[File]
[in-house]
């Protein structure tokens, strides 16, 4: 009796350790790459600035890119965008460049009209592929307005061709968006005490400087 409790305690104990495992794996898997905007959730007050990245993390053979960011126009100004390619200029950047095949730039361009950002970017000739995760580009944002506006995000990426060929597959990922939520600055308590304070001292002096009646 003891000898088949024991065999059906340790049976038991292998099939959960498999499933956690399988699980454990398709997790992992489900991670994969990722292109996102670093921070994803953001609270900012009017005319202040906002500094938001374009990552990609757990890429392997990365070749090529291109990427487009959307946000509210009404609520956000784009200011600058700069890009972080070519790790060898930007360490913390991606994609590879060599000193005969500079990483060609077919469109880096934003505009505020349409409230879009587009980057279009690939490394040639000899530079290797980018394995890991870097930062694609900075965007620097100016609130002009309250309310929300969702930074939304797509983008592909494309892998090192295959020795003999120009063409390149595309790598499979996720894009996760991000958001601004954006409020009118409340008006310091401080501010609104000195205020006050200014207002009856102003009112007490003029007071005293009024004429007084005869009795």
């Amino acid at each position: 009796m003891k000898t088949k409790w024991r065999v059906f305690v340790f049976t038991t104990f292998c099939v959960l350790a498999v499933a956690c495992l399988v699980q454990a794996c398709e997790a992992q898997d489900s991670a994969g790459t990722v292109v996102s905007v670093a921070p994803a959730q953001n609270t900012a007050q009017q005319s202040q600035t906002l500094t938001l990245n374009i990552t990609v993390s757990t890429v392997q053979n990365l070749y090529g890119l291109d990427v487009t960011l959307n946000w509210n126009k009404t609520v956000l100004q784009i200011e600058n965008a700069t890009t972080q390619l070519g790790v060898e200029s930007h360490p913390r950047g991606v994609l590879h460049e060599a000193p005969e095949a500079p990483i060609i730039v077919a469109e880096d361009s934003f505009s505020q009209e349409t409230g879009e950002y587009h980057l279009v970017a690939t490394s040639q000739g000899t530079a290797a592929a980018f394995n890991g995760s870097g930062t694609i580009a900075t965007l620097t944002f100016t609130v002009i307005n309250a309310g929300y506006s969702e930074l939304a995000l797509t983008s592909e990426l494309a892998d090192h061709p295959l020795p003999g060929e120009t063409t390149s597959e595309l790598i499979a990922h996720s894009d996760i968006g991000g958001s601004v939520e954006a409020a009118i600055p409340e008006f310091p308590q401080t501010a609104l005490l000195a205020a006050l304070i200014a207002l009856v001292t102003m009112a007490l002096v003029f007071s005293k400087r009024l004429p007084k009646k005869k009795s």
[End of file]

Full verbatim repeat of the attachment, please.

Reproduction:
[in-house]
């Protein structure tokens, strides 16, 4: 009796350790790459600035890119965008460049009209592929307005061709968006005490400087 409790305690104990495992794996898997905007959730007050990245993390053979960011126009100004390619200029950047095949730039361009950002970017000739995760580009944002506006995000990426060929597959990922939520600055308590304070001292002096009646 003891000898088949024991065999059906340790049976038991292998099939959960498999499933956690399988699980454990398709997790992992489900991670994969990722292109996102670093921070994803953001609270900012009017005319202040906002500094938001374009990552990609757990890429392997990365070749090529291109990427487009959307946000509210009404609520956000784009200011600058700069890009972080070519790790060898930007360490913390991606994609590879060599000193005969500079990483060609077919469109880096934003505009505020349409409230879009587009980057279009690939490394040639000899530079290797980018394995890991870097930062694609900075965007620097100016609130002009309250309310929300969702930074939304797509983008592909494309892998090192295959020795003999120009063409390149595309790598499979996720894009996760991000958001601004954006409020009118409340008006310091401080501010609104000195205020006050200014207002009856102003009112007490003029007071005293009024004429007084005869009795």
């Amino acid at each position: 009796m003891k000898t088949k409790w024991r065999v059906f305690v340790f049976t038991t104990f292998c099939v959960l350790a498999v499933a956690c495992l399988v699980q454990a794996c398709e997790a992992q898997d489900s991670a994969g790459t990722v292109v996102s905007v670093a921070p994803a959730q953001n609270t900012a007050q009017q005319s202040q600035t906002l500094t938001l990245n374009i990552t990609v993390s757990t890429v392997q053979n990365l070749y090529g890119l291109d990427v487009t960011l959307n946000w509210n126009k009404t609520v956000l100004q784009i200011e600058n965008a700069t890009t972080q390619l070519g790790v060898e200029s930007h360490p913390r950047g991606v994609l590879h460049e060599a000193p005969e095949a500079p990483i060609i730039v077919a469109e880096d361009s934003f505009s505020q009209e349409t409230g879009e950002y587009h980057l279009v970017a690939t490394s040639q000739g000899t530079a290797a592929a980018f394995n890991g995760s870097g930062t694609i580009a900075t965007l620097t944002f100016t609130v002009i307005n309250a309310g929300y506006s969702e930074l939304a995000l797509t983008s592909e990426l494309a892998d090192h061709p295959l020795p003999g060929e120009t063409t390149s597959e595309l790598i499979a990922h996720s894009d996760i968006g991000g958001s601004v939520e954006a409020a009118i600055p409340e008006f310091p308590q401080t501010a609104l005490l000195a205020a006050l304070i200014a207002l009856v001292t102003m009112a007490l002096v003029f007071s005293k400087r009024l004429p007084k009646k005869k009795s």